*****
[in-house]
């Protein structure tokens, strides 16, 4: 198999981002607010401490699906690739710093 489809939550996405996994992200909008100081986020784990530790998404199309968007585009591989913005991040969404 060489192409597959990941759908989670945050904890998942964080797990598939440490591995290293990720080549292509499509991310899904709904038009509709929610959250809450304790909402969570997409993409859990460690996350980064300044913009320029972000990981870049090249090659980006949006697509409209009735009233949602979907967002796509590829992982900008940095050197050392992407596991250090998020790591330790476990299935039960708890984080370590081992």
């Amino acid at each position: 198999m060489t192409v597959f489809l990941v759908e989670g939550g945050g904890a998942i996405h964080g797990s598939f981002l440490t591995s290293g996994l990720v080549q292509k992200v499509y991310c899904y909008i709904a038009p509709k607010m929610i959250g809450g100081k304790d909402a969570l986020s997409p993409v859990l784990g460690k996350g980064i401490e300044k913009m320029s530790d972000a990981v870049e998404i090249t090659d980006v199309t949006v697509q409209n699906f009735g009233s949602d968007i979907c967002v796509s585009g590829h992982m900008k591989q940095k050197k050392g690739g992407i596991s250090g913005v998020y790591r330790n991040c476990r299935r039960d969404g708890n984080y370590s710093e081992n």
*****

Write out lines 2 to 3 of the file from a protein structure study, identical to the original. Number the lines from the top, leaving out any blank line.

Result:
């Protein structure tokens, strides 16, 4: 198999981002607010401490699906690739710093 489809939550996405996994992200909008100081986020784990530790998404199309968007585009591989913005991040969404 060489192409597959990941759908989670945050904890998942964080797990598939440490591995290293990720080549292509499509991310899904709904038009509709929610959250809450304790909402969570997409993409859990460690996350980064300044913009320029972000990981870049090249090659980006949006697509409209009735009233949602979907967002796509590829992982900008940095050197050392992407596991250090998020790591330790476990299935039960708890984080370590081992």
């Amino acid at each position: 198999m060489t192409v597959f489809l990941v759908e989670g939550g945050g904890a998942i996405h964080g797990s598939f981002l440490t591995s290293g996994l990720v080549q292509k992200v499509y991310c899904y909008i709904a038009p509709k607010m929610i959250g809450g100081k304790d909402a969570l986020s997409p993409v859990l784990g460690k996350g980064i401490e300044k913009m320029s530790d972000a990981v870049e998404i090249t090659d980006v199309t949006v697509q409209n699906f009735g009233s949602d968007i979907c967002v796509s585009g590829h992982m900008k591989q940095k050197k050392g690739g992407i596991s250090g913005v998020y790591r330790n991040c476990r299935r039960d969404g708890n984080y370590s710093e081992n």